A little bit of context behind this question: I was asked, during a student presentation, whether an en-route masters (usually awarded upon passage of quals in a direct PhD plan) really was worth the same as a terminal masters (with thesis), knowing the latter is the norm in Canada.
That physics undergraduate said that she'd rather earn a terminal thesis masters than an en-route one (although I feel that this particular undergraduate could be offered a direct PhD plan), because a terminal masters would signal that one is capable of completing a research project, while an en-route masters usually involves a failed, unfinished or downsized research project, since a person in position to take quals usually spent upwards of a year in a research project in the direct PhD plans I know about.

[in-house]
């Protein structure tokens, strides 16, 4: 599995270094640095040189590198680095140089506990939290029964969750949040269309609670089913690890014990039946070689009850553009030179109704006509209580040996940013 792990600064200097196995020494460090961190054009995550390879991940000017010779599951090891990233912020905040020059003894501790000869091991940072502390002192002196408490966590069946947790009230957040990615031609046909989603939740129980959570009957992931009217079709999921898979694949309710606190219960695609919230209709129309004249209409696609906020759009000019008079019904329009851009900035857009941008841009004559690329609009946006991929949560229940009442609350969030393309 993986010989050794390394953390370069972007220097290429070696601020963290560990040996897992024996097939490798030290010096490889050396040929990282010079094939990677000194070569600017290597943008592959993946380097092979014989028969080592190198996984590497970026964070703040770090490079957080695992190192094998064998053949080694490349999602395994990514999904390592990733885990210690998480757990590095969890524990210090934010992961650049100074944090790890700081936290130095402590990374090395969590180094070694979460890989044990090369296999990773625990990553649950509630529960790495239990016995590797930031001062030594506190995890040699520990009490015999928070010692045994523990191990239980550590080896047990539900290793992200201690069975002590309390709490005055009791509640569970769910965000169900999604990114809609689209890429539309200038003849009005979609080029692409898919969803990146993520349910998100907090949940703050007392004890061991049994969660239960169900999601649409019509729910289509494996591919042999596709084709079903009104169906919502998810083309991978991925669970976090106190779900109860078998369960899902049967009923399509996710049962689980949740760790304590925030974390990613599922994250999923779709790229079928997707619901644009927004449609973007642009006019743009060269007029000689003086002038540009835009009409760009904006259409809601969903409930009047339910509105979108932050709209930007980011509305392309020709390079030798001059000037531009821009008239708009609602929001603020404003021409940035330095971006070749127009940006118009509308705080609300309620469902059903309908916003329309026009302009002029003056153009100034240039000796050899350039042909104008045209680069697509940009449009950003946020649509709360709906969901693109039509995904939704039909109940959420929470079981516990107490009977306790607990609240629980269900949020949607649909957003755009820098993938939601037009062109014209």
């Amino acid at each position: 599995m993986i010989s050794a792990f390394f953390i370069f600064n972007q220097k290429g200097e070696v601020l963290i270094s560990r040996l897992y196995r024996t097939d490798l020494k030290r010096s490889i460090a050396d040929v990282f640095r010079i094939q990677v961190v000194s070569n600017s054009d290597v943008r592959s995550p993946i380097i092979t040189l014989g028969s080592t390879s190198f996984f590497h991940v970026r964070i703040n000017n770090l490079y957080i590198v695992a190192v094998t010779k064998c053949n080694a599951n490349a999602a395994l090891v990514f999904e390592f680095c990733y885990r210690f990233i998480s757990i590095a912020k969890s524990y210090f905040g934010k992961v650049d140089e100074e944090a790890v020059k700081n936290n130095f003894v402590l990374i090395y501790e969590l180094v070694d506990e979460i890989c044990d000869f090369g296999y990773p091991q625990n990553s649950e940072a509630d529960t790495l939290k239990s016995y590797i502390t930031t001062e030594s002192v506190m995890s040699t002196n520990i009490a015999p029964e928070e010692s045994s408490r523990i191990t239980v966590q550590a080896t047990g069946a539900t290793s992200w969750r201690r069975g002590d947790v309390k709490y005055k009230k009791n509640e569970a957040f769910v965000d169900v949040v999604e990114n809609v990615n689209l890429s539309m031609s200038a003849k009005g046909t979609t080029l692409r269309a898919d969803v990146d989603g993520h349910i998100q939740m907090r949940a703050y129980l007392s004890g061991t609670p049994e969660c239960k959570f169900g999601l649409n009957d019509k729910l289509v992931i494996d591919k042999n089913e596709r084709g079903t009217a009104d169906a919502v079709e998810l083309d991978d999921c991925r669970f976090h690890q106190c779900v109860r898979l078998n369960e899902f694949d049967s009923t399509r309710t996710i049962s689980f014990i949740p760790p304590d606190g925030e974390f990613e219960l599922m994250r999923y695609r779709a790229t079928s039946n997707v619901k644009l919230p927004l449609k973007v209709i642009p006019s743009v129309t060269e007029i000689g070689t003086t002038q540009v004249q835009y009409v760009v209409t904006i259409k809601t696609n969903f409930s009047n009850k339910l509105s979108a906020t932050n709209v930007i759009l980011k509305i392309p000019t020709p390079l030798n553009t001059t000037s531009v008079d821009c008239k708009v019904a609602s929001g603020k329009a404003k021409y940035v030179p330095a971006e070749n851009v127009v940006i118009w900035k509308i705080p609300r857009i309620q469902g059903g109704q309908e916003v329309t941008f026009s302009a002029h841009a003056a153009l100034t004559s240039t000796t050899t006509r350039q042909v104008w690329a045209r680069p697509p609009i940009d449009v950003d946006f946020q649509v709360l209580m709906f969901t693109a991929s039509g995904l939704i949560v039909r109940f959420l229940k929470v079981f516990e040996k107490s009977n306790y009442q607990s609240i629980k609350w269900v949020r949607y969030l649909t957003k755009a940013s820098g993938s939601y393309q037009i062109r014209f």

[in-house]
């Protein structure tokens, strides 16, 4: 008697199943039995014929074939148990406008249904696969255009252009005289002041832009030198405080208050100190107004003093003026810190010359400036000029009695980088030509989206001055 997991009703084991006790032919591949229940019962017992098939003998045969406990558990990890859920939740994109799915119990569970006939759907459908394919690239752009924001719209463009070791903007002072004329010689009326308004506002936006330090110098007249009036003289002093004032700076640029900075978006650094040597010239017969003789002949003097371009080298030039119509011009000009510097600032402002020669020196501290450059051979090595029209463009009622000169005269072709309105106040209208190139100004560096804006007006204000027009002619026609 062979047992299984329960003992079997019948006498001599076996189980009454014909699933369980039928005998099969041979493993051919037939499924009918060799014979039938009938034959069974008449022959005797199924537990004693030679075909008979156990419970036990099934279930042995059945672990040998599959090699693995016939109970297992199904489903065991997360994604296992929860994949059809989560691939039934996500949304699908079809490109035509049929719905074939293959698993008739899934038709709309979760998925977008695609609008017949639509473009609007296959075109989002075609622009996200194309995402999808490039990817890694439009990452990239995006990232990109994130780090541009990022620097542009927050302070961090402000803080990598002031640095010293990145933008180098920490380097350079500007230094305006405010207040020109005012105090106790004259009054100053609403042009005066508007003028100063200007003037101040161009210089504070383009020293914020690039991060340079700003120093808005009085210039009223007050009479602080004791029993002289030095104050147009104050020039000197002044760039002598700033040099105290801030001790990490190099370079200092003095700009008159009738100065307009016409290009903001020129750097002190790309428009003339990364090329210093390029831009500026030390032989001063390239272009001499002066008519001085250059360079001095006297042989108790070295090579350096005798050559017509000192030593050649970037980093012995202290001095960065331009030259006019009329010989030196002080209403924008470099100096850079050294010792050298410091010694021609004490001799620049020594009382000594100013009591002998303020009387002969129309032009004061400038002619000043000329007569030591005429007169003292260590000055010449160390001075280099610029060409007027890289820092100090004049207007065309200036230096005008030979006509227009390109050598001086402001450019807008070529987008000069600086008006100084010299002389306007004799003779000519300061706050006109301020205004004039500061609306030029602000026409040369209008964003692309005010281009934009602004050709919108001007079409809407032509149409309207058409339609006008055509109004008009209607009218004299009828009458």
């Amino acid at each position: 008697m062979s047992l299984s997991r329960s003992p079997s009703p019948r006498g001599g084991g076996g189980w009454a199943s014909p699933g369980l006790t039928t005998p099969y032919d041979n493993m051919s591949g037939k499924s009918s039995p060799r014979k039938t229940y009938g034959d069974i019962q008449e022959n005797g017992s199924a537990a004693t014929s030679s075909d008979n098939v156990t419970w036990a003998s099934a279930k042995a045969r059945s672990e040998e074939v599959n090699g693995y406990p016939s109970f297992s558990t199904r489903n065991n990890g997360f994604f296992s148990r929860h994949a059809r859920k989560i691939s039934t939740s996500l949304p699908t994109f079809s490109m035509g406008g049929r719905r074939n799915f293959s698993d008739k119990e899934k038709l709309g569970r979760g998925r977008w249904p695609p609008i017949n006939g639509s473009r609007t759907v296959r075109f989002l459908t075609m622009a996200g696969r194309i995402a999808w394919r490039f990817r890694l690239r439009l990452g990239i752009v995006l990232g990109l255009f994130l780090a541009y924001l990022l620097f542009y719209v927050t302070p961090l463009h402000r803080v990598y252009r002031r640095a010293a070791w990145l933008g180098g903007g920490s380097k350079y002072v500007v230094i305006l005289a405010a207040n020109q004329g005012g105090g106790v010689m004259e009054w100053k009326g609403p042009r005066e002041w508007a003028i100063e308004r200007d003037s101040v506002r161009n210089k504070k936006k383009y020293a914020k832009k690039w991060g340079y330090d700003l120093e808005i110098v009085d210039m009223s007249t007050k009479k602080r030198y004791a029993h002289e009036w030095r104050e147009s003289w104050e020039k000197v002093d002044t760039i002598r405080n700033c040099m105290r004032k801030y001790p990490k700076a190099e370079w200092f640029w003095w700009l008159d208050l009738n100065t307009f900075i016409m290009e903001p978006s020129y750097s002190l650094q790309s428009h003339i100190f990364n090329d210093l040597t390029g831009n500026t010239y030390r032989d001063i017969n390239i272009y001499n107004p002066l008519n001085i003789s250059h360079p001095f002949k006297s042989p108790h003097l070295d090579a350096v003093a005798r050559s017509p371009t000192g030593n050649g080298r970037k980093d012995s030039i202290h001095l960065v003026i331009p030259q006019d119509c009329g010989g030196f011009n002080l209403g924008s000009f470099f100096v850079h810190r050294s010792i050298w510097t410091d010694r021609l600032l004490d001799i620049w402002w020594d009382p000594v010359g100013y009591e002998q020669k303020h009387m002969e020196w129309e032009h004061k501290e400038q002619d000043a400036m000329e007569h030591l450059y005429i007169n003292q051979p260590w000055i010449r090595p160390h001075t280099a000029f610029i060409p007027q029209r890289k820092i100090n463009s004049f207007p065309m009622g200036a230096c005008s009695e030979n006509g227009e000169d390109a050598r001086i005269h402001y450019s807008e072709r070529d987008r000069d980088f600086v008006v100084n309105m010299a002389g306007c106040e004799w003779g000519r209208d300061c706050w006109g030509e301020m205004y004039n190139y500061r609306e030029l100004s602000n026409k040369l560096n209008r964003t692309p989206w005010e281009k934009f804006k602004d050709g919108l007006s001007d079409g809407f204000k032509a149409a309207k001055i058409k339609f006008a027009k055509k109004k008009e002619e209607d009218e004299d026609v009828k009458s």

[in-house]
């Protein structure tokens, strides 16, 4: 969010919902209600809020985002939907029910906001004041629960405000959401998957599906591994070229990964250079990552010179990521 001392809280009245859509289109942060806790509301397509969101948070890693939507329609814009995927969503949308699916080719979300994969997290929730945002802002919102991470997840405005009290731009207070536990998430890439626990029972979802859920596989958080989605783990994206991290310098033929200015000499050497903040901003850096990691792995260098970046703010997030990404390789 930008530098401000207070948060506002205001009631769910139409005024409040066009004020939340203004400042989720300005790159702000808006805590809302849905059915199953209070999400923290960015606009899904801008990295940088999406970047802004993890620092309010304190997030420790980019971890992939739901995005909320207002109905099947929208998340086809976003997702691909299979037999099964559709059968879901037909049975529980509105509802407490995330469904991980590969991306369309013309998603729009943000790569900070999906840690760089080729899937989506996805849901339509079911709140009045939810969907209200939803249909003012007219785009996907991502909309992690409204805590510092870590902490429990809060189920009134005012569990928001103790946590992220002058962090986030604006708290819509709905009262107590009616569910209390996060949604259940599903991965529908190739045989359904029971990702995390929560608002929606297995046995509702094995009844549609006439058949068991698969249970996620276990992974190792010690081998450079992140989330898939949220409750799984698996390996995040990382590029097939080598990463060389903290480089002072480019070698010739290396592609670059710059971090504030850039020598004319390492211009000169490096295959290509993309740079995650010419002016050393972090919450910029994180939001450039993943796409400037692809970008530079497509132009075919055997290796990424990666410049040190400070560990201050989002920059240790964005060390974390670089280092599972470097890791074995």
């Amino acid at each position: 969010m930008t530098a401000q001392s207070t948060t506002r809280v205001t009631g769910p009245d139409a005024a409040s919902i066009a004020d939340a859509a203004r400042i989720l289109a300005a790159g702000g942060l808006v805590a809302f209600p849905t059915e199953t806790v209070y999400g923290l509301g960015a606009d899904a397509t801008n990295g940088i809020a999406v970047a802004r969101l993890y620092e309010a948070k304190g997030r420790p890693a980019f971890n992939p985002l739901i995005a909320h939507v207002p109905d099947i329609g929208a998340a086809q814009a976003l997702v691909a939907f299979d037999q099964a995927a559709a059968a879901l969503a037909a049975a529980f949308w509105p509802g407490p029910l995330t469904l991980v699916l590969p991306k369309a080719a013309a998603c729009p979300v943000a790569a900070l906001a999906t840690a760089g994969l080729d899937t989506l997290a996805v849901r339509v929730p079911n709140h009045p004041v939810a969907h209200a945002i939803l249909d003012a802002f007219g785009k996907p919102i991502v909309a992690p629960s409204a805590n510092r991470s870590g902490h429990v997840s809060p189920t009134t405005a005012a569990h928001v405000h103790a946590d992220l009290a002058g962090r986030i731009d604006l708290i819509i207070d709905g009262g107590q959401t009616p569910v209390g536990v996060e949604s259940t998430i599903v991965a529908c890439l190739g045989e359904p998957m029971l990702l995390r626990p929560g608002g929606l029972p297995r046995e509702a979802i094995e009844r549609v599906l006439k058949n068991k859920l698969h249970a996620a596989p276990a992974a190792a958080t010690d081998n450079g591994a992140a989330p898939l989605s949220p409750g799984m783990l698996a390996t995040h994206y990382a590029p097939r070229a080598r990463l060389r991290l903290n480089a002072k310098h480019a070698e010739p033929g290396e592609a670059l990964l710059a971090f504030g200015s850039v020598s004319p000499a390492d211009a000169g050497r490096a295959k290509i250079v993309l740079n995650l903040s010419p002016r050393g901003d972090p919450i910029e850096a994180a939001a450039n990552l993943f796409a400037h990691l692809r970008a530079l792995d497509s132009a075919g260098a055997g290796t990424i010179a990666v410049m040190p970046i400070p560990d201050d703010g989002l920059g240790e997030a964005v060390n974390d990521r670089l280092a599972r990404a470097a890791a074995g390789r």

So are terminal research masters in physics regarded differently from en-route masters in physics on the job market?
P.S.: Perhaps the answer varies from a field to another, so what's applicable to physics may not be applicable to, say, chemistry or history.